Warning: Stop and think before sacking a lying thief

You would think that you could rightfully terminate an employee for stealing. SURELY you could at least sack a worker for lying about the theft when approached, right? Wrong!

When an employee is thought to be involved in serious misconduct, it is often tempting to immediately terminate the worker. However, making a heat-of-the-moment decision like this can lead to the employee winning an unfair dismissal claim.

A recent decision of the Fair Work Commission has turned the definition of “stealing” on its head, and has clarified what stealing in the workplace involves. The case saw a dismissed “liar” and “thief” win his job back, and compensation for loss of wages.

Milo-Man dismissed

Supermarket giant Coles terminated an employee for taking home Milo that was provided in the lunchroom. The worker often took a large serving home in his own container, however he always brought it back to work once he had mixed it with coffee, sugar, and drinking chocolate.

Coworkers saw him spooning mounds of Milo into a container and placing this in his bag. When Management was told, they had a security guard approach him and search his bag. When the guard asked him about the container, he said it was his and he brought it from home.

This employer was wise and stepped back to conduct an investigation, which included an interview with the “Milo-man.” At that interview, he admitted the Milo was actually from the lunchroom, not from his home, but explained he was shocked when the guard had asked him about it, hence his first untruthful answer.

Coles sacked the worker for stealing the Milo from the workplace, and then lying about it to the guard when first approached.

Was this theft?

The Commission found this was not a case of theft. Coles had provided the Milo for employees to use, in the workplace, and here Milo-man only consumed the product in the workplace, even though he took it home first to brew his special concoction.

As soon as an employee dispensed the Milo from the container, they had the right to use it however they wished to in the workplace. But if Milo-man was taking it to consume at home, this would then constitute stealing. This decision has implications in almost every industry. For example, in the building and construction industry, workers often take items like nails, screws, or tape. An employer would have the right to discipline, or maybe even terminate an employee, if company property is taken for personal use at home. However if the item is returned to site, and there is no proof that the employee intended to (permanently) deprive the business of the item, an employer should not act in the heat of the moment.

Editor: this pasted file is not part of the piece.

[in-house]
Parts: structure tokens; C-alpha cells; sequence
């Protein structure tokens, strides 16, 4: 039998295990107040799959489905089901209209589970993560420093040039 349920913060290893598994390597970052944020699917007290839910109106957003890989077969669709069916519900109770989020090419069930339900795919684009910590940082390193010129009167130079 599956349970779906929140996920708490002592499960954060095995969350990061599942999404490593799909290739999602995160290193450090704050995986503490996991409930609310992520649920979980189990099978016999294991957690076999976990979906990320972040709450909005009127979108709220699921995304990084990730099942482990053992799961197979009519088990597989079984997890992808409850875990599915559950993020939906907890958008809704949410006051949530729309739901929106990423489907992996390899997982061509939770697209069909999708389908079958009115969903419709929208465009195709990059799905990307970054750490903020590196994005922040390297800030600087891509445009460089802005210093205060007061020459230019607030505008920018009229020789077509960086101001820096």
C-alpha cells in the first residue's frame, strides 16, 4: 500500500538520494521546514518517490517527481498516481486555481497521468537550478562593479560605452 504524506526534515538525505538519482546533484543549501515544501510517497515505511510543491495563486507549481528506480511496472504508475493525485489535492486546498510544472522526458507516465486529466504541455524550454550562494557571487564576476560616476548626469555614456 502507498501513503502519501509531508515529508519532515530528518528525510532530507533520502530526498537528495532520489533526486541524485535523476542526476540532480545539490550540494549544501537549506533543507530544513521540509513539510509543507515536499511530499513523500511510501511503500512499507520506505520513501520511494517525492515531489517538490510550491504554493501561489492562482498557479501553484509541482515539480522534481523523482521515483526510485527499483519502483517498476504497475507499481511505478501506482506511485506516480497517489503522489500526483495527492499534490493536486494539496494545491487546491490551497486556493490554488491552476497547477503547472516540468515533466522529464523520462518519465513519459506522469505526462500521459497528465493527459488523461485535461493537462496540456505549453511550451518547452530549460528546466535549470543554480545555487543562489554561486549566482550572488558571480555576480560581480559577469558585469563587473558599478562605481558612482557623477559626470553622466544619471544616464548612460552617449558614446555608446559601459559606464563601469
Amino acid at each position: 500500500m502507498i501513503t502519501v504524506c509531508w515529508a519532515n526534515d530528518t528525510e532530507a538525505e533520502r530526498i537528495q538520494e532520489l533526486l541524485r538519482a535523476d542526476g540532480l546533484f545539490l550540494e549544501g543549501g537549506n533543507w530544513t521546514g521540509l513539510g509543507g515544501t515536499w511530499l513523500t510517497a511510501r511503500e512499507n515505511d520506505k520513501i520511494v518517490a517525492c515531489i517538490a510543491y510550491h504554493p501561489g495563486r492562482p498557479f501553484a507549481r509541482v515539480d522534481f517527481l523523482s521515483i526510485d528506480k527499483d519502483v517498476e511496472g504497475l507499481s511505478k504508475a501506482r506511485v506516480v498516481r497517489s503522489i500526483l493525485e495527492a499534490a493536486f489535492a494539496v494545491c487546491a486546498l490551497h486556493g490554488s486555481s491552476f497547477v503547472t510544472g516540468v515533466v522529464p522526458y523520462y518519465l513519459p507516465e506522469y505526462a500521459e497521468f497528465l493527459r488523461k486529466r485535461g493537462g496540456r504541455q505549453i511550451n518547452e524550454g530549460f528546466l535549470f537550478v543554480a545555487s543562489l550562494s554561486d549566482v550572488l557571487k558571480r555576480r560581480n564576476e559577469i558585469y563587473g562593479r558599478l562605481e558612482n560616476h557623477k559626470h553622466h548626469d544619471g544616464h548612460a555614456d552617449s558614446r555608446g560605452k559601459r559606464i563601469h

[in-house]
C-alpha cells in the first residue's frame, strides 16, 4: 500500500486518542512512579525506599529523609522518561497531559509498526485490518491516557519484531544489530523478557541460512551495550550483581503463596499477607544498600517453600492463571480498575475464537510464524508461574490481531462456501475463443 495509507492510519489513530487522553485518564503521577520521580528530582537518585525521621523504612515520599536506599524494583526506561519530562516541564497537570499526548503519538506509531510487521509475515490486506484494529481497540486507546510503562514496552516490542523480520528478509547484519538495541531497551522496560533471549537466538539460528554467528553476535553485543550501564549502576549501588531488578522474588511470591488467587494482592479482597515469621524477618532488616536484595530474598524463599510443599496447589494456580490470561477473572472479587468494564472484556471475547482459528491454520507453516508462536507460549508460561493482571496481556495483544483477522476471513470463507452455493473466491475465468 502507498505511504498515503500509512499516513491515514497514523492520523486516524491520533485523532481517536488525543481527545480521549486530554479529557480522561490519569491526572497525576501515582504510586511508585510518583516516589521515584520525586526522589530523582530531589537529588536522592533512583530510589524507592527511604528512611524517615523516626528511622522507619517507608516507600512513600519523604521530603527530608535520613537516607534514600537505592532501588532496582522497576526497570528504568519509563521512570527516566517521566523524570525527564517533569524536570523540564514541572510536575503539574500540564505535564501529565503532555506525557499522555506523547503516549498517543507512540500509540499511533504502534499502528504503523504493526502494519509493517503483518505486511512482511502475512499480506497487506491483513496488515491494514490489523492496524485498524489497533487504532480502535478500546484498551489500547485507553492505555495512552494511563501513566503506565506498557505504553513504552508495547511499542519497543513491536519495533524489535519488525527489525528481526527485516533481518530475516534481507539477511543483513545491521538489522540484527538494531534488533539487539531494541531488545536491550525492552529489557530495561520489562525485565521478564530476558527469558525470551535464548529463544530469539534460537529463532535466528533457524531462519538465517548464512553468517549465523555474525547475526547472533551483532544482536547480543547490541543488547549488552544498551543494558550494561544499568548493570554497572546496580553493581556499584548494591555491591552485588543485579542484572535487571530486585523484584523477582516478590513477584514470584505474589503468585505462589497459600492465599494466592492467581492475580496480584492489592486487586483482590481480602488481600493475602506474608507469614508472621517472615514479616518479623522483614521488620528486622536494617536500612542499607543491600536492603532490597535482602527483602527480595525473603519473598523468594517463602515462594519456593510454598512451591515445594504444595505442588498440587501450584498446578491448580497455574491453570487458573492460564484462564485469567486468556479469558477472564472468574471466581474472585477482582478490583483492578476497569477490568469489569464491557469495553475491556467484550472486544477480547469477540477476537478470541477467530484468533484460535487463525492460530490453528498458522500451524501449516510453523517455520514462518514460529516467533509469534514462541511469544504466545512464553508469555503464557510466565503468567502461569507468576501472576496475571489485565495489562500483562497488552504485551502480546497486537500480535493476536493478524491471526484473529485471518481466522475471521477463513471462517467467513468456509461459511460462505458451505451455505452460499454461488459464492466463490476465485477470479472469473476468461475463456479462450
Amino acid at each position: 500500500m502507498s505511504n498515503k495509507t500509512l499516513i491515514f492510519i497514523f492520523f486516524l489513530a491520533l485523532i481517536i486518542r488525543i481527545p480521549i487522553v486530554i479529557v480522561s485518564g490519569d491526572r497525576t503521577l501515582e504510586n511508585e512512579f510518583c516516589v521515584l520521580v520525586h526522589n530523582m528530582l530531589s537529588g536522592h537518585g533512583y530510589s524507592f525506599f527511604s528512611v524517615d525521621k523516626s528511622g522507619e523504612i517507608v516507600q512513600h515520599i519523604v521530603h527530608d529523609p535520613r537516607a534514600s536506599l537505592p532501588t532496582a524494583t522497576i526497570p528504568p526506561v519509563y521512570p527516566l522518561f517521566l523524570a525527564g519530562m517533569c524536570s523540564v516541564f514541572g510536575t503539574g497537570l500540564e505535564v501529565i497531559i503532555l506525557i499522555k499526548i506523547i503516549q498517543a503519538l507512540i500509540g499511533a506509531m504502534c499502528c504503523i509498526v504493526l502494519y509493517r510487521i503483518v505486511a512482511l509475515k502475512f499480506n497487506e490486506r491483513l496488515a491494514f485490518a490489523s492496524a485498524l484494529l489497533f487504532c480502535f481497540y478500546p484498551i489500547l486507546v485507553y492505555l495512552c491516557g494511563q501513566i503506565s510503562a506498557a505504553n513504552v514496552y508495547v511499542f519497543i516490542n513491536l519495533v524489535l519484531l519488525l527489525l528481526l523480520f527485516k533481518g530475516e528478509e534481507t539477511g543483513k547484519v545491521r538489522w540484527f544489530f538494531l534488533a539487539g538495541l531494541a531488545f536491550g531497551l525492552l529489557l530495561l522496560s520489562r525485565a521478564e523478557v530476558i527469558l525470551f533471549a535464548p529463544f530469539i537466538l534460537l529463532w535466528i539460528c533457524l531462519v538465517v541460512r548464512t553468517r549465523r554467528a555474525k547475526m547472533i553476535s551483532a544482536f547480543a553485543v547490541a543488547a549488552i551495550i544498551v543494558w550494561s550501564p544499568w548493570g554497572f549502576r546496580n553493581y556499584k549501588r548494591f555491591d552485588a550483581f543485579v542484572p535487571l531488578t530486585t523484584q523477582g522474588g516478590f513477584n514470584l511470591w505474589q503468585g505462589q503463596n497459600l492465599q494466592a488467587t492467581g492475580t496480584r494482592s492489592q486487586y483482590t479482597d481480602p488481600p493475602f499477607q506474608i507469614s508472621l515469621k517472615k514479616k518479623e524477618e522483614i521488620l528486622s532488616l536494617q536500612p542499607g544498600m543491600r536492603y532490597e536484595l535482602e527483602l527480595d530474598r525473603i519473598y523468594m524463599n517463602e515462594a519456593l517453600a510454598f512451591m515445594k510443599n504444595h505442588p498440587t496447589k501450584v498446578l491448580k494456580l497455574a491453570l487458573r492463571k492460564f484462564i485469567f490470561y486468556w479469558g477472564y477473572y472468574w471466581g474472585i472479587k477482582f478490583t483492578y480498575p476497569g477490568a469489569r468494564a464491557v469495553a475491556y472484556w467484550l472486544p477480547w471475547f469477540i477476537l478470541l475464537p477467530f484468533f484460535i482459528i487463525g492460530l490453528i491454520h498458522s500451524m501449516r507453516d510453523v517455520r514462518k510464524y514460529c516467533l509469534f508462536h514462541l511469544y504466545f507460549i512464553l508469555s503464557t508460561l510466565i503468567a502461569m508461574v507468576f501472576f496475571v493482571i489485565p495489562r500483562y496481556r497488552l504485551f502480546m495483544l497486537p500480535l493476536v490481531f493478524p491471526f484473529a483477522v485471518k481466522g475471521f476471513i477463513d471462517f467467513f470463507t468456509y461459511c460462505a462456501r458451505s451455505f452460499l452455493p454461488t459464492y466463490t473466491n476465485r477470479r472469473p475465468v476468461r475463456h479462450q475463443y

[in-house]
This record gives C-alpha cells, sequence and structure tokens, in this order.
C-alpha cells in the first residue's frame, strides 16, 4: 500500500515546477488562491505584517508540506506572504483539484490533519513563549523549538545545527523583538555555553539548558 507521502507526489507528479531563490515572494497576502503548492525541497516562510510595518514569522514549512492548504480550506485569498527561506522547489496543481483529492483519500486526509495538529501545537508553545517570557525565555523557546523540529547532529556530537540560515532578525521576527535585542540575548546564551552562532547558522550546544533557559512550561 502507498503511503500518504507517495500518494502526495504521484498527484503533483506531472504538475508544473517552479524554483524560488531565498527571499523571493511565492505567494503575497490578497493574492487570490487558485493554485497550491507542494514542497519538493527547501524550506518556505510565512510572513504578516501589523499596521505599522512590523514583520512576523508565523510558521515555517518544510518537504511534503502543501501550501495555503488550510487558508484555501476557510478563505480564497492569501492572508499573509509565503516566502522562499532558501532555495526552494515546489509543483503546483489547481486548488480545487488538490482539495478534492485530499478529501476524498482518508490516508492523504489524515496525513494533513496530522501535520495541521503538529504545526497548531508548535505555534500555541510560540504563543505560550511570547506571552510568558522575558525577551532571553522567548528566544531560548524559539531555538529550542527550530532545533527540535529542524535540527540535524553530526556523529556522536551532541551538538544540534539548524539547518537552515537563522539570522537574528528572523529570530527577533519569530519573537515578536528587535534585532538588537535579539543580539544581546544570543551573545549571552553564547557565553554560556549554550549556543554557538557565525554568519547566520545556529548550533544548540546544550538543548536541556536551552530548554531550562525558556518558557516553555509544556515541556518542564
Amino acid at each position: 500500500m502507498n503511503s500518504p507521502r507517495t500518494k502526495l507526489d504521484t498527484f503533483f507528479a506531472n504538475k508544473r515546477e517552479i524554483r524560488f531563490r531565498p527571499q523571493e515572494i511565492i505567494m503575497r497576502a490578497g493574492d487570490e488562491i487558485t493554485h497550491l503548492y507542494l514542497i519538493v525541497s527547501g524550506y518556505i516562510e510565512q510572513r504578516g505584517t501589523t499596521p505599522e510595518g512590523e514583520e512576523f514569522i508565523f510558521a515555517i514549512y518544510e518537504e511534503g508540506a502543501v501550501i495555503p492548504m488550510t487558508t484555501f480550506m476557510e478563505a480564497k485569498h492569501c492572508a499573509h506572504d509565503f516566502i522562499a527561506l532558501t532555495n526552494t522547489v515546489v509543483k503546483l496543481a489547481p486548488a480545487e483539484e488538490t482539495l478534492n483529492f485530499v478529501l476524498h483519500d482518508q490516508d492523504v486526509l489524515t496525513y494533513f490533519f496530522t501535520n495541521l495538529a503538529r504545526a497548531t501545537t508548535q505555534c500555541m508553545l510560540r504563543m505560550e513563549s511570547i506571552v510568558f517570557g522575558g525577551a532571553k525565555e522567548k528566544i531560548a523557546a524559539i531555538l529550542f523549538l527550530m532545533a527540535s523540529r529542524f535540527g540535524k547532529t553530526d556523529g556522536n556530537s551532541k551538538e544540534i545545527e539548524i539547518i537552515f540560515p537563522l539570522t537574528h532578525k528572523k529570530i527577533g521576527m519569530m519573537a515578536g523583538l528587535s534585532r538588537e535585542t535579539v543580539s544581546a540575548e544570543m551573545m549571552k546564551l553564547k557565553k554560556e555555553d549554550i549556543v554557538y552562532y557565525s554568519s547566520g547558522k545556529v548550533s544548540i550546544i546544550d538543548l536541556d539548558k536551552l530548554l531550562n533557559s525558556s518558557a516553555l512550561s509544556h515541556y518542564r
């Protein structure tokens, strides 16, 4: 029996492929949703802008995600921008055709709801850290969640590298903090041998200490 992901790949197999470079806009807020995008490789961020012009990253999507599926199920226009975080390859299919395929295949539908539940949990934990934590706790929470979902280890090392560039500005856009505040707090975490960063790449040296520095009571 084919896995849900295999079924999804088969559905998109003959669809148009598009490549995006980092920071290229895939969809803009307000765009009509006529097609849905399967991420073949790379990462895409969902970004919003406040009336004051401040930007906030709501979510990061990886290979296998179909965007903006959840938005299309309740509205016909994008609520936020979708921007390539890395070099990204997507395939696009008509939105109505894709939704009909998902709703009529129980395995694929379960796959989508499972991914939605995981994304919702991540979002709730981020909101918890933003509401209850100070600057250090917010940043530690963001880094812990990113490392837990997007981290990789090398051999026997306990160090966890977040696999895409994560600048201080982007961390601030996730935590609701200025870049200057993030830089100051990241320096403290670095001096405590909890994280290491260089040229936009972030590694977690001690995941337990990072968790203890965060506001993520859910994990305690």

To reduce exposure when an employee is dismissed for stealing company items, employers must apply disciplinary policies consistently. Otherwise dismissing one employee for theft, and not another for stealing something similar, could render the dismissal unfair. Whatever rules are to put in place must be conveyed to the workforce, and obeyed by everyone.

Lies or conflicting stories

A “shocked and confused state” was the reason given by Milo-man for the lies told to the guard when he was first confronted. The Commission accepted this excuse for his lie, so they reinstated the worker, and awarded him significant damages for wages for the period between dismissal and the hearing.

We regard this as the more important part of the case. This could set a precedent of workers being let off the hook when their version of events changes between interviews.

Employers will often act on the information they first receive, without stepping back allowing the worker time to:

  1. Consider the particulars of the allegations against them;
  2. Gather their thoughts; and
  3. Allow the employee to respond at a separate meeting at a later date.

We are forever warning of the dangers of failing to conduct a proper investigation, and this is still a vital part of any termination process. This decision confirms that the Commission is willing to invalidate evidence that an employer obtains without following this proper process.

At the end of the day, if an investigation reveals inconsistent statements, a careful approach should be taken before making a decision to dismiss someone for lying. Thought needs to be given to when the first “story” was told and what frame of mind the employee was in at the time.

This case ought to serve as a reminder to all not to act in the heat of the moment, and not to assume that an employee’s conduct is “theft”, or that telling a lie is a sackable offence.


This article is general commentary on a topical issue and does not constitute legal advice. If you are concerned about any topics covered in this article, we recommend that you seek legal advice.


For further information please contact the author, Robert King, Partner – Employment, Workplace Relations & Safety (Brisbane), or Martin Alden, Partner – Employment, Workplace Relations & Safety.

The Author

Robert King